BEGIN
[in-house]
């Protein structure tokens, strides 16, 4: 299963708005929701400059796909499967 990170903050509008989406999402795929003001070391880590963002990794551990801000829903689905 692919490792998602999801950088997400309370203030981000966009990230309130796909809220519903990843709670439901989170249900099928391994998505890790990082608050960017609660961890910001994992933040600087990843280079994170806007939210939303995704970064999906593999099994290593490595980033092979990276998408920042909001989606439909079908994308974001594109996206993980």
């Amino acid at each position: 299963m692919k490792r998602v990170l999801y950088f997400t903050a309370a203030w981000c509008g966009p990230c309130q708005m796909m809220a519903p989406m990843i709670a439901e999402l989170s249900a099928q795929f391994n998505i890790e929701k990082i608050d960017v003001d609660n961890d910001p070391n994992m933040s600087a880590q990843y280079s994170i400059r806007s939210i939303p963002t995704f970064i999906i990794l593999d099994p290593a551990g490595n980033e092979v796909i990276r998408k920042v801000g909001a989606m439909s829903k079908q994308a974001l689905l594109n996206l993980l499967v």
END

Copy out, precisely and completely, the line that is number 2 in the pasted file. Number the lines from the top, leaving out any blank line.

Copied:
């Protein structure tokens, strides 16, 4: 299963708005929701400059796909499967 990170903050509008989406999402795929003001070391880590963002990794551990801000829903689905 692919490792998602999801950088997400309370203030981000966009990230309130796909809220519903990843709670439901989170249900099928391994998505890790990082608050960017609660961890910001994992933040600087990843280079994170806007939210939303995704970064999906593999099994290593490595980033092979990276998408920042909001989606439909079908994308974001594109996206993980």